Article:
Global airlines are studying how to prevent a repeat of last month’s disappearance of a Malaysia Airlines plane, one of more than 80 aircraft to vanish in flight since the mid-20th century.
The International Air Transport Association, which represents 240 airlines, said last week it is creating a panel to examine how to improve real-time aircraft tracking. The association plans to make recommendations by the end of this year.
In an interview, Washington-based association spokesman Perry Flint said the trade group is consulting experts from airlines, aircraft manufacturers and systems makers, search and rescue organizations, and the United Nations’ International Civil Aviation Organization.
“This sort of task force may be unique,” Flint said. “But, the air transport industry also has organized international meetings in the past to address specific challenges.”
Flint said the new panel will focus on real-time tracking of aircraft, rather than streaming of flight performance data for aircraft systems. He said any proposed improvements would not be likely to involve installing entirely new systems on planes.
Flint also said there is no guarantee about what will happen to the association’s recommendations. As an industry group, it can appeal for action but cannot mandate any steps by national or international authorities.
“Our main goal is to never be in a situation where we don’t know where an airplane is,” Flint said. “There are about 100,000 flights a day, and almost every day, every one of them ends on a runway somewhere. In situations where a flight does not end on a runway, we want to know where it is.”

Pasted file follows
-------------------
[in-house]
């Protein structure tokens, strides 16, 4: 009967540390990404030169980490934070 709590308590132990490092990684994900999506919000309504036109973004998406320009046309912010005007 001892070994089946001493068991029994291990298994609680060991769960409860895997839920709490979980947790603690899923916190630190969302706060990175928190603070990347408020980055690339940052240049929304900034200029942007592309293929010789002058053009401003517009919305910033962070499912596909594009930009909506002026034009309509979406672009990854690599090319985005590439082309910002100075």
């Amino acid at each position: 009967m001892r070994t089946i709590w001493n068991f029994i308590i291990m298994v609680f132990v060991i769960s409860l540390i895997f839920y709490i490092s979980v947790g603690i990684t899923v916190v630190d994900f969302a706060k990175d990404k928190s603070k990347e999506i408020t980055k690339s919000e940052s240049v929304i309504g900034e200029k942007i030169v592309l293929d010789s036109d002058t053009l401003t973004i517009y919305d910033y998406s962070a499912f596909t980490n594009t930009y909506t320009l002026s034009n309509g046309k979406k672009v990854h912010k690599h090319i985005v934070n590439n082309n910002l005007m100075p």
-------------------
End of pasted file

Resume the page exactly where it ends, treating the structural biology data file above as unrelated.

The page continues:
Such situations have arisen before.
A Netherlands-based aviation accident database has recorded 88 cases of missing planes since World War II.
The Aviation Safety Network said 62 of them involve aircraft vanishing over water, as happened to Malaysia Airlines flight MH370 on March 8.
Lead database manager Hare Ranter said most disappearances at sea appear to have involved aircraft running out of fuel or suffering engine problems.
He said most of the other planes went missing over mountainous terrain, leading authorities to assume they were flying too low or caught in poor weather.
Ranter, who also serves as an adviser to the Dutch government, said the disappearance of MH370 stands out from the other cases in several ways.
He said first and foremost, the case involves the highest number of people ever to be lost on a missing aircraft. The Malaysia Airlines plane was carrying 239 passengers and crew on a flight from Kuala Lumpur to Beijing.
The previous record for people lost on a missing plane was set on March 16, 1962, when a U.S. military charter flight carrying 107 people, mostly soldiers, vanished over the Pacific Ocean on a flight from Guam to the Philippines.
Ranter also said most of the 88 missing plane cases happened in the 1960s and 1970s.
“In those days, navigation equipment and satellite coverage were nonexistent or not as advanced as they are today,” he said. “The Boeing 777 involved in MH370 had a very high safety standard, was considered very reliable, and was operated by an airline also considered very safe and reliable.”
Ranter said almost all of the disappearances in more recent decades involve cargo aircraft and relatively small private planes, rather than commercial passenger flights.